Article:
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February 01, 2012
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Imagine a law that forces your family into a charter school lottery, a law that doesn’t care whether you would choose a charter or not. The burden is on you to refuse the seat and a family who does want the seat is waiting for you to act.
Such a law may only be a few legislative steps away in Connecticut. Democratic leaders in the state General Assembly have hitched this “opt-out” lottery to a sweeping omnibus bill that covers reforms that range from teacher quality to school improvement, and where better to bury it? Many provisions in Senate Bill 24 have generated heat over tenure reform and charter school funding, distracting the public from this perversion of parental choice in education.
The lottery would be imposed on all new charter schools and would draw from the names of every student from the district in which the charter operates, leaving it to the family to accept or decline the spot. The provision emerged from a closed-door meeting with union leaders and the Democratic chairs of the state’s joint education committee and follows attempts in at least one other state to get around the issue of “creaming” in school choice.
Indeed, an opt-out scheme may position more English language learners and special education students for entry in charter schools, but it would do so by making charters the first schools of assignment and upend what makes them unique. They are different by design and they develop their strength when students, parents, and teachers buy into their mission. If legislators tailor charter schools into one size that fits every student, they will twist the concept of choice and decimate the progress charters have made in the Nutmeg State.
A similar idea took shape last year in New Jersey. Lawmakers in the Garden State considered, and ultimately ignored, a bill establishing an opt-out lottery that sought to make charters look more like the communities they anchored. Not surprisingly, the bill had the support of Save Our Schools NJ, a vocal advocacy group that sees school choice as a threat to students who remain in public schools. Mercifully, the bill sponsor agreed to table the legislation this year after charter operators convinced him that the lottery would tax their operations.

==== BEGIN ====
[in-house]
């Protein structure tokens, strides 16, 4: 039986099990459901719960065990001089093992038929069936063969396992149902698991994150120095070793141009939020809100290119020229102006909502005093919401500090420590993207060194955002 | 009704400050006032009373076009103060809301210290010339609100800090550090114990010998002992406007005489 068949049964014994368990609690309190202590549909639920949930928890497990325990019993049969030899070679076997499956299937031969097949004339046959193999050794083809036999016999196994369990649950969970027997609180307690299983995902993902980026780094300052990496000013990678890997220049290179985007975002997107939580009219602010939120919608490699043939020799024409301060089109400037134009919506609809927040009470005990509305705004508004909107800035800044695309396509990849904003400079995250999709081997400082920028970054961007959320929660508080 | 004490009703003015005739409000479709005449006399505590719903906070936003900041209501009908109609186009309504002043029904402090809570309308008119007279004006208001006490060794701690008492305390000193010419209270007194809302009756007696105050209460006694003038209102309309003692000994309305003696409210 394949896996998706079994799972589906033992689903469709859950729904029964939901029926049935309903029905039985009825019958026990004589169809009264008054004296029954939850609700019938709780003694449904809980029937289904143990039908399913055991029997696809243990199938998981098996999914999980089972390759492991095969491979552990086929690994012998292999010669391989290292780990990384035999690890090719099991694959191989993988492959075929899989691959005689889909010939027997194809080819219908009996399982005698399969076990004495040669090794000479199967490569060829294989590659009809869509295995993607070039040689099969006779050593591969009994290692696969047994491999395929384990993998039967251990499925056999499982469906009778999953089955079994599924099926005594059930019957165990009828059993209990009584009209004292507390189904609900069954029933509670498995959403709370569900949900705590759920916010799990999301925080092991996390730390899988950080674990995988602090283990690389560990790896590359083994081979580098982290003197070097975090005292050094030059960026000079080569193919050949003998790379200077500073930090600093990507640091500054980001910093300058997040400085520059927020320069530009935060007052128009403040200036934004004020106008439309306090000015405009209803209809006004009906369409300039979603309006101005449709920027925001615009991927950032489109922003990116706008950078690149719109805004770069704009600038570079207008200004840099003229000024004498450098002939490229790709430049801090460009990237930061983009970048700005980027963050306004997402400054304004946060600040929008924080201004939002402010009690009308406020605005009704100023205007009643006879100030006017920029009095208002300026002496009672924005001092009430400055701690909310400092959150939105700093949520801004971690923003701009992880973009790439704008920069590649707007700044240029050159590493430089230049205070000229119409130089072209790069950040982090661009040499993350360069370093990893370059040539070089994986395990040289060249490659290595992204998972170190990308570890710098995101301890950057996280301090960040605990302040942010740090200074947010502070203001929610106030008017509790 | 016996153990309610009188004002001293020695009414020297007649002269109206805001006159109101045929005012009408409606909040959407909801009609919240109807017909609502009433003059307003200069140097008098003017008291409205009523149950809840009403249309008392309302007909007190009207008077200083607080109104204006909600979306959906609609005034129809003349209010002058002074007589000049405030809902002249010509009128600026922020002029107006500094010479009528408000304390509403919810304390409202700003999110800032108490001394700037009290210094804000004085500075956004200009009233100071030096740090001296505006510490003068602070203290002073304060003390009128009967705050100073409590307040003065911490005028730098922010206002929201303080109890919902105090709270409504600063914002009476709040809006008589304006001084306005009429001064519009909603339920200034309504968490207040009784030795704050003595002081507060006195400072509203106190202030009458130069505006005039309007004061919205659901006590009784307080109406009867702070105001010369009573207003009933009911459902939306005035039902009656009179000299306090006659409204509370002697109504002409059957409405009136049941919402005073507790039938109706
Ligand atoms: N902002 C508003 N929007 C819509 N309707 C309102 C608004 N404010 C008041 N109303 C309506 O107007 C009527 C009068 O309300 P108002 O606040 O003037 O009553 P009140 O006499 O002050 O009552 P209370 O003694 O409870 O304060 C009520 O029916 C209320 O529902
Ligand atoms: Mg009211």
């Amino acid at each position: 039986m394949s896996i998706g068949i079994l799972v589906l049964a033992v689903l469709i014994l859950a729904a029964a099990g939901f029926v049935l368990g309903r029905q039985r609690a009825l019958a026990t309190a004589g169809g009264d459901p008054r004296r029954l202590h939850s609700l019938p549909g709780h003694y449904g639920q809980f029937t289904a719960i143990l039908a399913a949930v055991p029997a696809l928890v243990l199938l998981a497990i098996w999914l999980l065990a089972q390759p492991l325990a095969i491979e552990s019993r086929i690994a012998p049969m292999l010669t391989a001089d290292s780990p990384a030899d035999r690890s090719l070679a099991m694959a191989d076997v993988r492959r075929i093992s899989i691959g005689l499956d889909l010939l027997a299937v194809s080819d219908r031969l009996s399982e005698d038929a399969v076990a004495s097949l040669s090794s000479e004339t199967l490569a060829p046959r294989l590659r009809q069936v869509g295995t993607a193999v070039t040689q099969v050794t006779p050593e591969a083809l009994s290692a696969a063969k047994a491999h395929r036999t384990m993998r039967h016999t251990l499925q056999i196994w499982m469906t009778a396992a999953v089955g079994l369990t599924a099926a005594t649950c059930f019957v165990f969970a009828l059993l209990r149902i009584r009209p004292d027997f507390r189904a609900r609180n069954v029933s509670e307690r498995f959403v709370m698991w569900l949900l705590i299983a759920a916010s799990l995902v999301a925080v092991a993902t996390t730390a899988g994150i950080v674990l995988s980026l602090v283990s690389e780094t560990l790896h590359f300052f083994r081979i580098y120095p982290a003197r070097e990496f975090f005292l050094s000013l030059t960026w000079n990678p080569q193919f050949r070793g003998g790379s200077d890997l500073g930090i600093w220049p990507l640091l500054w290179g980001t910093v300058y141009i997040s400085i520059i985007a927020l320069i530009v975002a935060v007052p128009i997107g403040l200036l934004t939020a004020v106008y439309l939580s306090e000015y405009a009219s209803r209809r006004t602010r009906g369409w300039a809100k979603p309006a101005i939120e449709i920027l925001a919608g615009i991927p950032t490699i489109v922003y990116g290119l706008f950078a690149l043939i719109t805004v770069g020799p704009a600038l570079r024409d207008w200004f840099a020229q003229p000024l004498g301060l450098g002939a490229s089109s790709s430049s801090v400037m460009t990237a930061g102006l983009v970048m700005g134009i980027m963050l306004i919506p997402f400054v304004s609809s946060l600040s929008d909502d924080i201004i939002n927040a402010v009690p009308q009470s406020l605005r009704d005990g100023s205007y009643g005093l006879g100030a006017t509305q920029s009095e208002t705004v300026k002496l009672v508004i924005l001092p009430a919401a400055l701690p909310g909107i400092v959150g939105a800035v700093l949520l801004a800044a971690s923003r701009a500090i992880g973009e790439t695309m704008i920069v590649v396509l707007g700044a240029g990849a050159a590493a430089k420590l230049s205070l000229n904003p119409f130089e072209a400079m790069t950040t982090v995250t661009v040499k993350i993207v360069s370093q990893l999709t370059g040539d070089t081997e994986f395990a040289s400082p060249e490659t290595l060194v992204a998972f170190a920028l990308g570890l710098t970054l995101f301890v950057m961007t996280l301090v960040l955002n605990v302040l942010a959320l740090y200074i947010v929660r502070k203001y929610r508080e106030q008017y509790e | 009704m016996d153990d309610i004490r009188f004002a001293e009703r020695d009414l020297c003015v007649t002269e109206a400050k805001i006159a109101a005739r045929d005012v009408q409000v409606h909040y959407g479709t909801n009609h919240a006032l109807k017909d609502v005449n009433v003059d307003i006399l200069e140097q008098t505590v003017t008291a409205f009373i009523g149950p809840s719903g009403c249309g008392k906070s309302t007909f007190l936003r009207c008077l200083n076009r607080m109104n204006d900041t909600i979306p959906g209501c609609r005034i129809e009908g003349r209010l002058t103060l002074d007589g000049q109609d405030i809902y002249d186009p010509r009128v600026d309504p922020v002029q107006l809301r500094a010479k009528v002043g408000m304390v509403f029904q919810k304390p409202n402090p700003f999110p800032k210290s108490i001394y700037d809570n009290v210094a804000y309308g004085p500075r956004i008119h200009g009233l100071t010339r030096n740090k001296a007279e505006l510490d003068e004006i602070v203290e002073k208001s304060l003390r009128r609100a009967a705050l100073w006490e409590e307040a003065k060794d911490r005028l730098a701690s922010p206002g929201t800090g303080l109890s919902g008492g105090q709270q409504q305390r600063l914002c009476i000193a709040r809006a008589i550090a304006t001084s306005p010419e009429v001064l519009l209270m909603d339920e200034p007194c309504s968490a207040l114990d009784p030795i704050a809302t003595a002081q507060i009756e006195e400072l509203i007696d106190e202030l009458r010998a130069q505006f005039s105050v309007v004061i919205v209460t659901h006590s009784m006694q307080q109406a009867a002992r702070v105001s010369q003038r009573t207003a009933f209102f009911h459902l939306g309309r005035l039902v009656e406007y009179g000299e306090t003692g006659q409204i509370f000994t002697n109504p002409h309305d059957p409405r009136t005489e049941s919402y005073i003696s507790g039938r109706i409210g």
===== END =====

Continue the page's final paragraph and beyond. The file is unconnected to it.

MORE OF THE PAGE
Under such a law, districts would have to wait for families to leave the charter pool before planning for the school year, and charters would end up calling thousands of parents who may have no interest in their schools in order to open seats for families who would. But this may be what the Connecticut teacher unions had in mind: burden charters with a taxing mandate that mutes the concept of parental choice. “If you can’t beat them,” said Lisa Grover, state advocacy director for the National Alliance for Public Charter Schools, “then at least you can make their lives difficult.”
Legislators whose constituents benefit from a charter school education should not let this measure pass without debate. Additionally, Governor Dannel Malloy would help by drawing more attention to the lottery as he builds support for his original ideas for education reform. Senate Bill 24 today is mostly a weakened substitute for the reforms Malloy proposed in early February. The governor championed local funding for charter schools, heightened expectations for teachers, and higher standards for public schools. The education committee and the Democrats who lead it diluted all of those plans after they met privately with union leaders.
If the unions and their legislative allies want to slow the expansion of charter schools, then this ploy might work. If they want to ensure that more underrepresented students have access to quality options, then they would be more successful by emboldening districts and charters to work collaboratively. An opt-out lottery would only discourage effective charter applicants who will see a burdensome and costly mandate getting in the way of their mission.